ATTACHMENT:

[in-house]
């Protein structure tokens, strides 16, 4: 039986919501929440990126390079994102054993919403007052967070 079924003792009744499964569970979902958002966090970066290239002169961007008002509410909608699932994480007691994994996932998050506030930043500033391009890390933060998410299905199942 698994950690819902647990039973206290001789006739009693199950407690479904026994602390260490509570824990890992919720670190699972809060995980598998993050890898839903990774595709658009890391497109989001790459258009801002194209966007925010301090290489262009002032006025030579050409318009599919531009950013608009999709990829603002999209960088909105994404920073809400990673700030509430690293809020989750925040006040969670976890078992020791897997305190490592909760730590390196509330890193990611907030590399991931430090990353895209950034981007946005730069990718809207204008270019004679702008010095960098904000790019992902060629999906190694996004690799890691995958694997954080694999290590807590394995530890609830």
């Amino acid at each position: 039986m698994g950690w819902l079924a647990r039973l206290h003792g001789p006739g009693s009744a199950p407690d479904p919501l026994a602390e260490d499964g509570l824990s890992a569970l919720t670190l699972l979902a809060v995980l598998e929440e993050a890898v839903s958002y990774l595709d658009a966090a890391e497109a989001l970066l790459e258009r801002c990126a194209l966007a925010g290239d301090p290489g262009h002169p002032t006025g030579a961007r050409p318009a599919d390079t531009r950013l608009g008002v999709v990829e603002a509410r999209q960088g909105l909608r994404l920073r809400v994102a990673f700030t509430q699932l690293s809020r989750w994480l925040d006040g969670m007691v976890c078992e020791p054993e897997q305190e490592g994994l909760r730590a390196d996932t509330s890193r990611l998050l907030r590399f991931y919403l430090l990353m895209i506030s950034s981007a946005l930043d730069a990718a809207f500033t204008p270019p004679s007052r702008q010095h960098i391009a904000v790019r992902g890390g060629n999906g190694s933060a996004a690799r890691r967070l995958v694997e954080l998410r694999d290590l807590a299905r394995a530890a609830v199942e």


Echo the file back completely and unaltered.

[in-house]
């Protein structure tokens, strides 16, 4: 039986919501929440990126390079994102054993919403007052967070 079924003792009744499964569970979902958002966090970066290239002169961007008002509410909608699932994480007691994994996932998050506030930043500033391009890390933060998410299905199942 698994950690819902647990039973206290001789006739009693199950407690479904026994602390260490509570824990890992919720670190699972809060995980598998993050890898839903990774595709658009890391497109989001790459258009801002194209966007925010301090290489262009002032006025030579050409318009599919531009950013608009999709990829603002999209960088909105994404920073809400990673700030509430690293809020989750925040006040969670976890078992020791897997305190490592909760730590390196509330890193990611907030590399991931430090990353895209950034981007946005730069990718809207204008270019004679702008010095960098904000790019992902060629999906190694996004690799890691995958694997954080694999290590807590394995530890609830």
């Amino acid at each position: 039986m698994g950690w819902l079924a647990r039973l206290h003792g001789p006739g009693s009744a199950p407690d479904p919501l026994a602390e260490d499964g509570l824990s890992a569970l919720t670190l699972l979902a809060v995980l598998e929440e993050a890898v839903s958002y990774l595709d658009a966090a890391e497109a989001l970066l790459e258009r801002c990126a194209l966007a925010g290239d301090p290489g262009h002169p002032t006025g030579a961007r050409p318009a599919d390079t531009r950013l608009g008002v999709v990829e603002a509410r999209q960088g909105l909608r994404l920073r809400v994102a990673f700030t509430q699932l690293s809020r989750w994480l925040d006040g969670m007691v976890c078992e020791p054993e897997q305190e490592g994994l909760r730590a390196d996932t509330s890193r990611l998050l907030r590399f991931y919403l430090l990353m895209i506030s950034s981007a946005l930043d730069a990718a809207f500033t204008p270019p004679s007052r702008q010095h960098i391009a904000v790019r992902g890390g060629n999906g190694s933060a996004a690799r890691r967070l995958v694997e954080l998410r694999d290590l807590a299905r394995a530890a609830v199942e």